basic page 2 about the used Powersupplies    Page No.:D04-2
WARNING : At the following circuit diagrams i have marked up with light red shading the so called
                    "primary side" of the supply. In this areas there are voltages up to 400 Volt present!
Such voltages are lethal dangerous !
                    Never access this areas with present "live Voltage" ( i.e. supply "powered up" ) !
                    Red highlighted areas may only be accessed while powersupply is disconnected
                    from main powersource ( disconnected from powercord ) !
                    Never attempt this areas without ensuring the demanded precautions of safty !
                    Only experienced Users with advanced knowledge and successfully solved safty training
                    may work at this red highlighted areas !
                    Read red colored text with safty warnings ! Do not ignore this warnings !
                    Ignoring this warnings may cause electric schock with lethal results !

For security reasons in nearly all powersupplies it was common habit to have a kind of "separation method" to keep strict
the primary section apart from the secondary section. The 2 most common methods used have been using either a coil-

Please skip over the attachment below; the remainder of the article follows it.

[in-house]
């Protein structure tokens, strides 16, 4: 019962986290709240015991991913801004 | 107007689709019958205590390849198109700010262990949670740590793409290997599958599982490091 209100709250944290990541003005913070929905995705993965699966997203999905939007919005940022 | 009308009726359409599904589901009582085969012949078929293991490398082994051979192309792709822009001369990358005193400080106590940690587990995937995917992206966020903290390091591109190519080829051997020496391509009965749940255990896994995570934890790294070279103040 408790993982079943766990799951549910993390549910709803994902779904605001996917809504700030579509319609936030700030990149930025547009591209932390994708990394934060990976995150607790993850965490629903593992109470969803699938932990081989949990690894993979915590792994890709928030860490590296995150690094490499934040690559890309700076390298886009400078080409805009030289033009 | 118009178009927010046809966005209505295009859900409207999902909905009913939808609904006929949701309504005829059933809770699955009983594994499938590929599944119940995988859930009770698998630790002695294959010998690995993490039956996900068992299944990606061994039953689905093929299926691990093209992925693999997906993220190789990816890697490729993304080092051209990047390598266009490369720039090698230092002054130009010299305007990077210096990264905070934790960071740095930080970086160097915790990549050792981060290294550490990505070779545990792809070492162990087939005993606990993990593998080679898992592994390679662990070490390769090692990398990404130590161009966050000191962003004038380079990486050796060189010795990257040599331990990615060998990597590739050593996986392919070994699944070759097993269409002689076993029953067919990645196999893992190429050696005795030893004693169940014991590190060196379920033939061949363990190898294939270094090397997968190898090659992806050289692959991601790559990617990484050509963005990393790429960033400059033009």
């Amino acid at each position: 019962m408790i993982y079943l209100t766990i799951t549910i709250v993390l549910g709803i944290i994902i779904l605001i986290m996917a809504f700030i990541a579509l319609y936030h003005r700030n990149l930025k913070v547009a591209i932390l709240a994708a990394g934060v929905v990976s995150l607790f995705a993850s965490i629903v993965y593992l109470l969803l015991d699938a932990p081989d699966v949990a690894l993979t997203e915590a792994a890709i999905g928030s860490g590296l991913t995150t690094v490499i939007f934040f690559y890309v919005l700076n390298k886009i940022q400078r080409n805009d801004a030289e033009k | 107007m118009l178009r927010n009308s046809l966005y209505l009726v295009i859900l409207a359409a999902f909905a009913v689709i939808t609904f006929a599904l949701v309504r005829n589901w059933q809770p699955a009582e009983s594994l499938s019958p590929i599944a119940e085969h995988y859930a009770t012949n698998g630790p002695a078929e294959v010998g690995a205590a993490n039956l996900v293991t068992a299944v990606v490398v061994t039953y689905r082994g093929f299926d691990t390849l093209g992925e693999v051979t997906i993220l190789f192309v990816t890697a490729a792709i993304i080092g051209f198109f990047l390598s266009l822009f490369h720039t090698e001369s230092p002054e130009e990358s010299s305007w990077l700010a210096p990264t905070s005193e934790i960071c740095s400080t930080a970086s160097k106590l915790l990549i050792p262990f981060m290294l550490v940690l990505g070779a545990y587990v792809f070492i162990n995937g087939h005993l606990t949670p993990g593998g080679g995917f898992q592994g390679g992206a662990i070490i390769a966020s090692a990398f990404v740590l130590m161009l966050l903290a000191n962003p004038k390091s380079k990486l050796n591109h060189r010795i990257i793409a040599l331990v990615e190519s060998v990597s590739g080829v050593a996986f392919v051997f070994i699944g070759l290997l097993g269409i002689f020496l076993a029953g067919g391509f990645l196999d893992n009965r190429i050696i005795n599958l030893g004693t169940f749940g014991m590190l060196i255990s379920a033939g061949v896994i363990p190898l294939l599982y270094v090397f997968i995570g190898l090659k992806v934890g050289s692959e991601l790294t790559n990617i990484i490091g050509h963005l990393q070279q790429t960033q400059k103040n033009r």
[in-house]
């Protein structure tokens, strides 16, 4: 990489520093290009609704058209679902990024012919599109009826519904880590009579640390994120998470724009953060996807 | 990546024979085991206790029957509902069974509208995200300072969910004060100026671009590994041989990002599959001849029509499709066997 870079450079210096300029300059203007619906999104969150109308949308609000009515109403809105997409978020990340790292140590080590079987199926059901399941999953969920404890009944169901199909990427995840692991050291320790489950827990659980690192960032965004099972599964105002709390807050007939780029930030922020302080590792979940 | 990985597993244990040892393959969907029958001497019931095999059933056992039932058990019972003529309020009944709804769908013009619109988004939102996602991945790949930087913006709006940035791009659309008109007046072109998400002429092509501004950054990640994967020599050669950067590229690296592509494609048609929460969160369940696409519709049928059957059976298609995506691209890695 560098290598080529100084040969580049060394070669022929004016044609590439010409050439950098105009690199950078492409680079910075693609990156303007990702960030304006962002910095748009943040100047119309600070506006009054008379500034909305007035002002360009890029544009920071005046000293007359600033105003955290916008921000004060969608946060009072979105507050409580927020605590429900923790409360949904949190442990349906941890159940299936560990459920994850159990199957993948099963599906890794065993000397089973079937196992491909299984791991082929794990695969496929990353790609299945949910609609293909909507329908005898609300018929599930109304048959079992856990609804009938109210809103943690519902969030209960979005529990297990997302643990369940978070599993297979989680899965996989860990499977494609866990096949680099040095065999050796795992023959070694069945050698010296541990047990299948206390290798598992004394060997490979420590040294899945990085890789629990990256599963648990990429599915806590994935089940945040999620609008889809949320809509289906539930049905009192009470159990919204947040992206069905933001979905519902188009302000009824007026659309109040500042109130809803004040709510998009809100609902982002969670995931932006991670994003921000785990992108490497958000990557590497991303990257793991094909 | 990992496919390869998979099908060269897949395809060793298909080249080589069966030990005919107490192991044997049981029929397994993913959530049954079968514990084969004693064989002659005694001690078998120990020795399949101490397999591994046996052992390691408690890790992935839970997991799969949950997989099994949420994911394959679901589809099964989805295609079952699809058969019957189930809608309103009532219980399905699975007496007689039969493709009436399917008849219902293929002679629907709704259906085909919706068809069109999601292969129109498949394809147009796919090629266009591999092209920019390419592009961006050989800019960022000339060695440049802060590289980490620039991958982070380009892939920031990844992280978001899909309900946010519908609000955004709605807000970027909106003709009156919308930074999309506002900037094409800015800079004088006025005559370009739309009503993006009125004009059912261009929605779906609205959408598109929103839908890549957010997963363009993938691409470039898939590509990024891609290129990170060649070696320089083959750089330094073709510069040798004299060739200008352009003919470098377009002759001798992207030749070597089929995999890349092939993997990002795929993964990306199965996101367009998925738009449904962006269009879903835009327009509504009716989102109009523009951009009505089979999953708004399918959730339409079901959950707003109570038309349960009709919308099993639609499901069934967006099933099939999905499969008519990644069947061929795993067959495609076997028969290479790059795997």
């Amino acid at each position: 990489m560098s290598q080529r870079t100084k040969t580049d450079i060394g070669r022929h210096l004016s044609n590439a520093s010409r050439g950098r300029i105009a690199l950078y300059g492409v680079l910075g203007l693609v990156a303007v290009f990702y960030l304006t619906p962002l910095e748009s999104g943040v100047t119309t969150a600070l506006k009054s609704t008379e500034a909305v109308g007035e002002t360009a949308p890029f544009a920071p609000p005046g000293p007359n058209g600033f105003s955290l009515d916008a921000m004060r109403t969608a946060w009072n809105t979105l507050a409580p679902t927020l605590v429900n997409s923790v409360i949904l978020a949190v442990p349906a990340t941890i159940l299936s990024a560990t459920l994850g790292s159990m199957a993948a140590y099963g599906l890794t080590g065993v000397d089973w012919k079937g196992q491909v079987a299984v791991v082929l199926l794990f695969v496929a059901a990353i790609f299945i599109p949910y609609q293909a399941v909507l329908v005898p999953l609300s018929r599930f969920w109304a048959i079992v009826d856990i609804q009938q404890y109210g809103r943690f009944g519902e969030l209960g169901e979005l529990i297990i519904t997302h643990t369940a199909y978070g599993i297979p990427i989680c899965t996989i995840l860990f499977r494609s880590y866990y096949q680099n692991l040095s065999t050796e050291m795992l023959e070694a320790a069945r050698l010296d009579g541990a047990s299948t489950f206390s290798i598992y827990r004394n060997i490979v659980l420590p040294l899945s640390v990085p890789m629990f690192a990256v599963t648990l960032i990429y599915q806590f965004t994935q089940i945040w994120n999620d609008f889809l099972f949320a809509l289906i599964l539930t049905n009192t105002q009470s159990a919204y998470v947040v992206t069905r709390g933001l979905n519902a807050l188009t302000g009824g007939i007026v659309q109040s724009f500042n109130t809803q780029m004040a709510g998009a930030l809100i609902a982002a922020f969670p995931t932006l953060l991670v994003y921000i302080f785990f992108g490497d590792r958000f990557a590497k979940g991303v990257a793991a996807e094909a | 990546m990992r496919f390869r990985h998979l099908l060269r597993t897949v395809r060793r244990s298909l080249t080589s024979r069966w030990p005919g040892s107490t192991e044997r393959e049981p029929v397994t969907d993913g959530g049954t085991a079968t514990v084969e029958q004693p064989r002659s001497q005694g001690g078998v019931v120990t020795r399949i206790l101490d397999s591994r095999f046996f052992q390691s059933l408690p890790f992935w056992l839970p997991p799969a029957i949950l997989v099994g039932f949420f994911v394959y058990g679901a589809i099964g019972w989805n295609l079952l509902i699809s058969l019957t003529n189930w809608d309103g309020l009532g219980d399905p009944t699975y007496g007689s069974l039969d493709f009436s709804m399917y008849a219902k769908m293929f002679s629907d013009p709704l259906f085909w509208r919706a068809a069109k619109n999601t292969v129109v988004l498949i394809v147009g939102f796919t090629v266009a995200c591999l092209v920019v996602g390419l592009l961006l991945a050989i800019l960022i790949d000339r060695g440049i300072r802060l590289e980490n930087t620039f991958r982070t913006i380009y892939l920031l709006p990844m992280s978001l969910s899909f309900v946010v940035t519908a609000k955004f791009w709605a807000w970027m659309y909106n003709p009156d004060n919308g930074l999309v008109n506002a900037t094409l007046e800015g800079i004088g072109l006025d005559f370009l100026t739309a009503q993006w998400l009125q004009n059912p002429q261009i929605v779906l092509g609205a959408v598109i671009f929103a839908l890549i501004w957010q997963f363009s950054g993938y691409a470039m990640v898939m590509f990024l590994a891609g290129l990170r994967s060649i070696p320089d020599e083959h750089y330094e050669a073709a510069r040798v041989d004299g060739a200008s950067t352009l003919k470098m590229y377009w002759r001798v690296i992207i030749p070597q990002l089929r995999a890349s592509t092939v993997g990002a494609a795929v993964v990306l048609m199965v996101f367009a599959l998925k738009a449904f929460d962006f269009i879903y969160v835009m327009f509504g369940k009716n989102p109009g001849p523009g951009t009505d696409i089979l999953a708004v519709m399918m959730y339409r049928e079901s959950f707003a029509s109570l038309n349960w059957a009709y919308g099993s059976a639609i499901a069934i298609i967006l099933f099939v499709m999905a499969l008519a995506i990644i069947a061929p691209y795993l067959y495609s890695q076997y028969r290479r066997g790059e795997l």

separation or a optocoupler, where the LED side was connected to secondary side while phototransistor was connected to
primary side. The picture below displays left side the coil method and right side the optocoupler method and picture of the
seperations units themselves.

The feedback path may be explained in simple functions:
Pick signal from secondary voltage path to be used as feedback signal,
clean that signal from disturbing dirt, maybe some small amplification for use at the seperator ( voltage level )
seperated transmission to isolated other primary side,
cleaning the feedback signal and amplification for use in primary side,
injection of the feedback signal to control/regulation circuit at the primary side.

For use as feedback signal there have been 2 variable parameters to take influence to the primary section and
thereby controlling the secondary section:
length of positive puls to control secondary amount of current ( i.e.  how much ampere )
and frequency used in transformer to control voltage level ( i.e. how many volts ).

Some feedback paths instead seperated "dirtsignal" from secondary section and pushed that signal back to primary section
targeting to eliminate the "dirtsignals" at secondary side ( similar to audio amplifiers ), by adding a inverted dirtsignal at the
primary section with pupose to "eliminate" dirtsignal by compensation. This kind of control was rather more rare and therefor